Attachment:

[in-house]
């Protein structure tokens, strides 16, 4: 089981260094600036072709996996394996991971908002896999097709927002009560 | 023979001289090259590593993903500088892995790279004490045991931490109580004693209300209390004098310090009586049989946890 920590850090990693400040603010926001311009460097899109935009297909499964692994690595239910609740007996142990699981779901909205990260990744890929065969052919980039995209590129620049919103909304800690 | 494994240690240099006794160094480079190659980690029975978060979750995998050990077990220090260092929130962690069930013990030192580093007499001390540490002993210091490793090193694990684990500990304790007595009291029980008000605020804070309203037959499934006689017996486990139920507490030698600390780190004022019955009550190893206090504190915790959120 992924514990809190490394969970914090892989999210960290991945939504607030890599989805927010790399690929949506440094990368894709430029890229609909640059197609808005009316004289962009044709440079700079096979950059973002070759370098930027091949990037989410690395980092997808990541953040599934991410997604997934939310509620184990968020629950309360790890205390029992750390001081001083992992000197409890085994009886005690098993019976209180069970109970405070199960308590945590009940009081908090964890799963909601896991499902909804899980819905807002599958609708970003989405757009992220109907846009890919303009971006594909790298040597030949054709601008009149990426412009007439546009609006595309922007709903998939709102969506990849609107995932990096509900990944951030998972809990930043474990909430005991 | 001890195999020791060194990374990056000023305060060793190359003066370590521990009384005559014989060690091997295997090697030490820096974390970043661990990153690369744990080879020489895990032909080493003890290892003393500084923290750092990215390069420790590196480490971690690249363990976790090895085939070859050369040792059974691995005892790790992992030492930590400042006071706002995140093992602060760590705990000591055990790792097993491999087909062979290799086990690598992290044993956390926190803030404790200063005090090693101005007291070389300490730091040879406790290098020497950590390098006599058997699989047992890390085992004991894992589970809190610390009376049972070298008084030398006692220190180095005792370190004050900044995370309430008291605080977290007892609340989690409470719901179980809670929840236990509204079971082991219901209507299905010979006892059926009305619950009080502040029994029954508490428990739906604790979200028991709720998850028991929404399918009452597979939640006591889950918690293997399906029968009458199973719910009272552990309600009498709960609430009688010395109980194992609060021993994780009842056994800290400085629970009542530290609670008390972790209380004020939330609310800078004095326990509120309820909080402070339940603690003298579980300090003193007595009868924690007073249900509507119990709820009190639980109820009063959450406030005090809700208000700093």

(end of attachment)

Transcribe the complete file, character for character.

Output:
[in-house]
């Protein structure tokens, strides 16, 4: 089981260094600036072709996996394996991971908002896999097709927002009560 | 023979001289090259590593993903500088892995790279004490045991931490109580004693209300209390004098310090009586049989946890 920590850090990693400040603010926001311009460097899109935009297909499964692994690595239910609740007996142990699981779901909205990260990744890929065969052919980039995209590129620049919103909304800690 | 494994240690240099006794160094480079190659980690029975978060979750995998050990077990220090260092929130962690069930013990030192580093007499001390540490002993210091490793090193694990684990500990304790007595009291029980008000605020804070309203037959499934006689017996486990139920507490030698600390780190004022019955009550190893206090504190915790959120 992924514990809190490394969970914090892989999210960290991945939504607030890599989805927010790399690929949506440094990368894709430029890229609909640059197609808005009316004289962009044709440079700079096979950059973002070759370098930027091949990037989410690395980092997808990541953040599934991410997604997934939310509620184990968020629950309360790890205390029992750390001081001083992992000197409890085994009886005690098993019976209180069970109970405070199960308590945590009940009081908090964890799963909601896991499902909804899980819905807002599958609708970003989405757009992220109907846009890919303009971006594909790298040597030949054709601008009149990426412009007439546009609006595309922007709903998939709102969506990849609107995932990096509900990944951030998972809990930043474990909430005991 | 001890195999020791060194990374990056000023305060060793190359003066370590521990009384005559014989060690091997295997090697030490820096974390970043661990990153690369744990080879020489895990032909080493003890290892003393500084923290750092990215390069420790590196480490971690690249363990976790090895085939070859050369040792059974691995005892790790992992030492930590400042006071706002995140093992602060760590705990000591055990790792097993491999087909062979290799086990690598992290044993956390926190803030404790200063005090090693101005007291070389300490730091040879406790290098020497950590390098006599058997699989047992890390085992004991894992589970809190610390009376049972070298008084030398006692220190180095005792370190004050900044995370309430008291605080977290007892609340989690409470719901179980809670929840236990509204079971082991219901209507299905010979006892059926009305619950009080502040029994029954508490428990739906604790979200028991709720998850028991929404399918009452597979939640006591889950918690293997399906029968009458199973719910009272552990309600009498709960609430009688010395109980194992609060021993994780009842056994800290400085629970009542530290609670008390972790209380004020939330609310800078004095326990509120309820909080402070339940603690003298579980300090003193007595009868924690007073249900509507119990709820009190639980109820009063959450406030005090809700208000700093």